Alumna Monica Dus discovers the cookie-brain connection
July 1, 2015
The Watson School is proud of all our graduates. They’re successful, happy, and they have adorable dogs (at least some do). About a quarter of our graduates in the past 15 years have chosen careers outside of academic science, but the majority of our students want to be research professors. The most recent Watson School...
Scientists show the mammary gland ‘remembers’ prior pregnancy, spurring milk production
May 7, 2015
Camila dos Santos, as a postdoctoral researcher in the Hannon lab, identified the epigenetic changes that occur after pregnancy in the mouse mammary gland. The work offers insight into how pregnancy early in life may protect against breast cancer later.
Tumor cells that mimic blood vessels could help breast cancer spread to other sites
April 8, 2015
The Hannon lab developed a novel mouse model for breast cancer heterogeneity and used it to identify clones that were highly metastatic. The team found that these cells formed tube-like structures that mimic blood vessels, and identified two genes that drive vascular mimicry, which is likely promote growth of the primary tumor as well as metastasis.
Cheloufi, S. and Dos Santos, C. O. and Chong, M. M. W. and Hannon, G. J. (2010) A Dicer-independent miRNA biogenesis pathway that requires Ago catalysis. Nature, 465(7298) pp. 584-U76.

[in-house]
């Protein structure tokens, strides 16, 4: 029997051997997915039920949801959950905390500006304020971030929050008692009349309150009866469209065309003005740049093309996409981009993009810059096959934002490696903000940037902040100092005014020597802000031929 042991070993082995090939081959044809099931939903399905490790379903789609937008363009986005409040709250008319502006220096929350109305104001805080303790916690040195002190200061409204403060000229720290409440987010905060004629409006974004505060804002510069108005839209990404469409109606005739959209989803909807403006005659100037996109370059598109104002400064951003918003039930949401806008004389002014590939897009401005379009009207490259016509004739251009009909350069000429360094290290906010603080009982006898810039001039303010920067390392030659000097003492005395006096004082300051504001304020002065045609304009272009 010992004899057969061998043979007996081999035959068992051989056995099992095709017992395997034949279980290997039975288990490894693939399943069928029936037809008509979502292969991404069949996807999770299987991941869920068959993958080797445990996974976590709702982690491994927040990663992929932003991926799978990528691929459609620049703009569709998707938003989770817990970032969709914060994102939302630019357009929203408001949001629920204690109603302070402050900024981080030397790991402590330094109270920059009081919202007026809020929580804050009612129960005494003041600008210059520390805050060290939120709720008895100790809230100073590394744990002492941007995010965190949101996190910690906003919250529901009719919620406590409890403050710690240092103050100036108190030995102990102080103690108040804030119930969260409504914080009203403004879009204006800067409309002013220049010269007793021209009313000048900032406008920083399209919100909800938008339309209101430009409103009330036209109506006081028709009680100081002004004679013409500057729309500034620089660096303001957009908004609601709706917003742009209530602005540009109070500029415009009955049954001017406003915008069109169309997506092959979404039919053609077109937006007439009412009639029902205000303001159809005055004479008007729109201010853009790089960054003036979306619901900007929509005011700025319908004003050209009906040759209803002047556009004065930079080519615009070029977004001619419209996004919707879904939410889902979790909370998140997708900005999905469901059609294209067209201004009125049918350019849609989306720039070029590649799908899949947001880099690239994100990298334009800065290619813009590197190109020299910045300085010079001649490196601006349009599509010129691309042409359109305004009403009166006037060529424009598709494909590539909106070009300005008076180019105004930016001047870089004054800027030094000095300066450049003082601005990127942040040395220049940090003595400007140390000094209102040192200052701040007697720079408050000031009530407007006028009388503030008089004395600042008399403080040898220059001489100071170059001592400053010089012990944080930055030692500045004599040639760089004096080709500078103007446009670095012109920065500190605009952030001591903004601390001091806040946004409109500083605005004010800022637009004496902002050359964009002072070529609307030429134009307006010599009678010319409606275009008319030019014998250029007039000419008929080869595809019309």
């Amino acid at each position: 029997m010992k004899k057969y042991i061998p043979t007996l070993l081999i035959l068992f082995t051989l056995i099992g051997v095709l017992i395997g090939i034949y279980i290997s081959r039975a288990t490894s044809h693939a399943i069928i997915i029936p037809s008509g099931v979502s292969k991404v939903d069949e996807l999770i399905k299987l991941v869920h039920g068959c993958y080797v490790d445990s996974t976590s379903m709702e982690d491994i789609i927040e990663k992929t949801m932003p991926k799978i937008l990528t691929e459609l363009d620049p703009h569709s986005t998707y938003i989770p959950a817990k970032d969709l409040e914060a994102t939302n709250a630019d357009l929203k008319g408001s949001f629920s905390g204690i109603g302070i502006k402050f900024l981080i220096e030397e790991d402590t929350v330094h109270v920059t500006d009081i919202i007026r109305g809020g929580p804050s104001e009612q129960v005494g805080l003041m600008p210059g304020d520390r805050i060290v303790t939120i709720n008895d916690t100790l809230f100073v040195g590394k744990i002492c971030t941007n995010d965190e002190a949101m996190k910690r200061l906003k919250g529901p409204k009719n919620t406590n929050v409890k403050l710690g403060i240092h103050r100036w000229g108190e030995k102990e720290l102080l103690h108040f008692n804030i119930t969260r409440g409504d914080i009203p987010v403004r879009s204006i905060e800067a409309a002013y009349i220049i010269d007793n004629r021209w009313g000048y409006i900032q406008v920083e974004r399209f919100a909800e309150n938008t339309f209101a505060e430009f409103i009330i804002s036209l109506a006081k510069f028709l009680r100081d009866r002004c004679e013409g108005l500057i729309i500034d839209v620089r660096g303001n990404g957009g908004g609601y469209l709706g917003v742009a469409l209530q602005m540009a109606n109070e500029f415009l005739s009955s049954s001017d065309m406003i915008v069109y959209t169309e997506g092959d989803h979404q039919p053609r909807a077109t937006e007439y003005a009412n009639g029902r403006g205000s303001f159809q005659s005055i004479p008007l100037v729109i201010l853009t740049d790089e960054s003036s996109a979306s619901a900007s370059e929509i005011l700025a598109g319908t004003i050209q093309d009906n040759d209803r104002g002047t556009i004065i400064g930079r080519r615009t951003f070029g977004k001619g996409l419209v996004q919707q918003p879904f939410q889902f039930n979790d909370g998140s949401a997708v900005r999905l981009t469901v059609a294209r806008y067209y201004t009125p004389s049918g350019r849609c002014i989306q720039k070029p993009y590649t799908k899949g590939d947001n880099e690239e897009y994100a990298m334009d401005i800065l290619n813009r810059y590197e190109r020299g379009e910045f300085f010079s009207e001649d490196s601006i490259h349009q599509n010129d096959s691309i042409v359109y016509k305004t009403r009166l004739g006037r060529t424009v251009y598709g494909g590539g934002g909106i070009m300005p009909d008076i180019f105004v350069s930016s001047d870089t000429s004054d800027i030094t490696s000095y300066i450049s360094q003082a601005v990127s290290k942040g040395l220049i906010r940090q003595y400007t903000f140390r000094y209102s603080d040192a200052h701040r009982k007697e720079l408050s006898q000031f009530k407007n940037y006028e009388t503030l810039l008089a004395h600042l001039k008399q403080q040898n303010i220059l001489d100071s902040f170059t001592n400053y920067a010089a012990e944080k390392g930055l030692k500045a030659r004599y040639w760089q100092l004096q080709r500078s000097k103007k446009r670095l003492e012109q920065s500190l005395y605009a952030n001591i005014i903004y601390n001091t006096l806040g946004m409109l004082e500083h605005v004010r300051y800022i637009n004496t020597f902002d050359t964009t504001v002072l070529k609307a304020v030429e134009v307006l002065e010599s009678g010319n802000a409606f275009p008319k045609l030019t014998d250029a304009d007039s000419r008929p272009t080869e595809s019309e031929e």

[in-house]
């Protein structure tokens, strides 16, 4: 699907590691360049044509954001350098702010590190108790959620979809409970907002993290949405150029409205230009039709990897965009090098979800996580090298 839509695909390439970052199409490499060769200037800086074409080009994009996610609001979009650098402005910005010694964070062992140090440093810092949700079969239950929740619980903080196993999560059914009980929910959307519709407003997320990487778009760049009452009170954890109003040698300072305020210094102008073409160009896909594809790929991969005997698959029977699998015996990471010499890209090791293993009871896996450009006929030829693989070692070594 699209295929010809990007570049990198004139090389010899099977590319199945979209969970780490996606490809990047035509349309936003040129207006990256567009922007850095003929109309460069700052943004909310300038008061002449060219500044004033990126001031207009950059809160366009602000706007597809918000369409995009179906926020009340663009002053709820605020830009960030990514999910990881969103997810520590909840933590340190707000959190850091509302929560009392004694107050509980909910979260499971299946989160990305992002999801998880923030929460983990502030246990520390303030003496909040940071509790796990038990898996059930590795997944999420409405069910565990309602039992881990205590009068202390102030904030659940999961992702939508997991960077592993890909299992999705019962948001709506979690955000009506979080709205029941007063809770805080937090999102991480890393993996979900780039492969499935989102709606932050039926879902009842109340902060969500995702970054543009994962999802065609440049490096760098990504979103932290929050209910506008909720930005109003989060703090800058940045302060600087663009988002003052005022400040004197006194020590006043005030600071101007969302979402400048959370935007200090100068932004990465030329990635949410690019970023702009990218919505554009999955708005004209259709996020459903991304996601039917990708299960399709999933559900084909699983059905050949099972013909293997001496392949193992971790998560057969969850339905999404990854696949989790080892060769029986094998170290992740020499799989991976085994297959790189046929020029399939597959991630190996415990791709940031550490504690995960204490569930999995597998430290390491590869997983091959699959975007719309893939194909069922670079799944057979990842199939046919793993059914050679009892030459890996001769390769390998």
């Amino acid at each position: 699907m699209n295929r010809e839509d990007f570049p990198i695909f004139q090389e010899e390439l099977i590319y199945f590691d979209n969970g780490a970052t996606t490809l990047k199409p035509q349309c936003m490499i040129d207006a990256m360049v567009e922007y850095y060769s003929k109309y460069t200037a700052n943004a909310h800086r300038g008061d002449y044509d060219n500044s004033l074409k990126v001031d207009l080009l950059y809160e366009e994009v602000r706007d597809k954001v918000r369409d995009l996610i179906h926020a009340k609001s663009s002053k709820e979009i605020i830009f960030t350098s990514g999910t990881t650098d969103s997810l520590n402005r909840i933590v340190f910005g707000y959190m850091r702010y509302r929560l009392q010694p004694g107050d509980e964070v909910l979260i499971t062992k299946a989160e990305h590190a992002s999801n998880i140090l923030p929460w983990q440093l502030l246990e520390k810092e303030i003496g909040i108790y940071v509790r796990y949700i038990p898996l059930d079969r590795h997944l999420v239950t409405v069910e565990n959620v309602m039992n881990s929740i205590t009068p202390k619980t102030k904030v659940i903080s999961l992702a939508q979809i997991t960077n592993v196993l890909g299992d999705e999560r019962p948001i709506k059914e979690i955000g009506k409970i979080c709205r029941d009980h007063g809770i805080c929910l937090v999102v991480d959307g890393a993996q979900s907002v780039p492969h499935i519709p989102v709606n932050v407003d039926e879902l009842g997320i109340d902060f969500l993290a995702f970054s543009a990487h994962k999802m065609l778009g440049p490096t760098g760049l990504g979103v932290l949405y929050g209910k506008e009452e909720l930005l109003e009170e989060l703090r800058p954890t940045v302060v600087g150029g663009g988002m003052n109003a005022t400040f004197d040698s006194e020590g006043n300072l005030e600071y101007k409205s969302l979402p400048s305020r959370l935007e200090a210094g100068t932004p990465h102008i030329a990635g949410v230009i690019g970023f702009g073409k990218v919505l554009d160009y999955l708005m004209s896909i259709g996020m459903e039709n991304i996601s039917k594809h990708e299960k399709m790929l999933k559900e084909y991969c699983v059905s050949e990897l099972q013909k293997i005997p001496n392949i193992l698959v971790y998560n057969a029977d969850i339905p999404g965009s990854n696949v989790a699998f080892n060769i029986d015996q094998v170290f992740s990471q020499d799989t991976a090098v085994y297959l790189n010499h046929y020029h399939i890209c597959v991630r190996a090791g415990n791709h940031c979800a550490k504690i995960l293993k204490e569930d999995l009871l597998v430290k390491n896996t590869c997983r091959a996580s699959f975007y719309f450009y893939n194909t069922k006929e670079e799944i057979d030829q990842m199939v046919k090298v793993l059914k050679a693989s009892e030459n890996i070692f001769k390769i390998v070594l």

Burbano, H. A. and Hodges, E. and Green, R. E. and Briggs, A. W. and Krause, J. and Meyer, M. and Good, J. M. and Maricic, T. and Johnson, P. L. F. and Xuan, Z. Y. and Rooks, M. and Bhattacharjee, A. and Brizuela, L. and Albert, F. W. and De La Rasilla, M. and Fortea, J. and Rosas, A. and Lachmann, M. and Hannon, G. J. and Paabo, S. (2010) Targeted investigation of the neandertal genome by array-based sequence capture. Science, 328(5979) pp. 723-725.
Malone, C. D. and Brennecke, J. and Dus, M. and Stark, A. and McCombie, W. R. and Sachidanandam, R. and Hannon, G. J. (2009) Specialized piRNA Pathways Act in Germline and Somatic Tissues of the Drosophila Ovary. Cell, 137(3) pp. 522-535 .
Czech, B. and Zhou, R. and Erlich, Y. and Brennecke, J. and Binari, R. and Villalta, C. and Gordon, A. and Perrimon, N. and Hannon, G. J. (2009) Hierarchical Rules for Argonaute Loading in Drosophila. Molecular Cell, 36(3) pp. 445-456.
Brennecke, J. and Aravin, A. A. and Stark, A. and Dus, M. and Kellis, M. and Sachidanandam, R. and Hannon, G. J. (2007) Discrete small RNA-generating loci as master regulators of transposon activity in Drosophila. Cell, 128(6) pp. 1089-103.Additional materials of the author at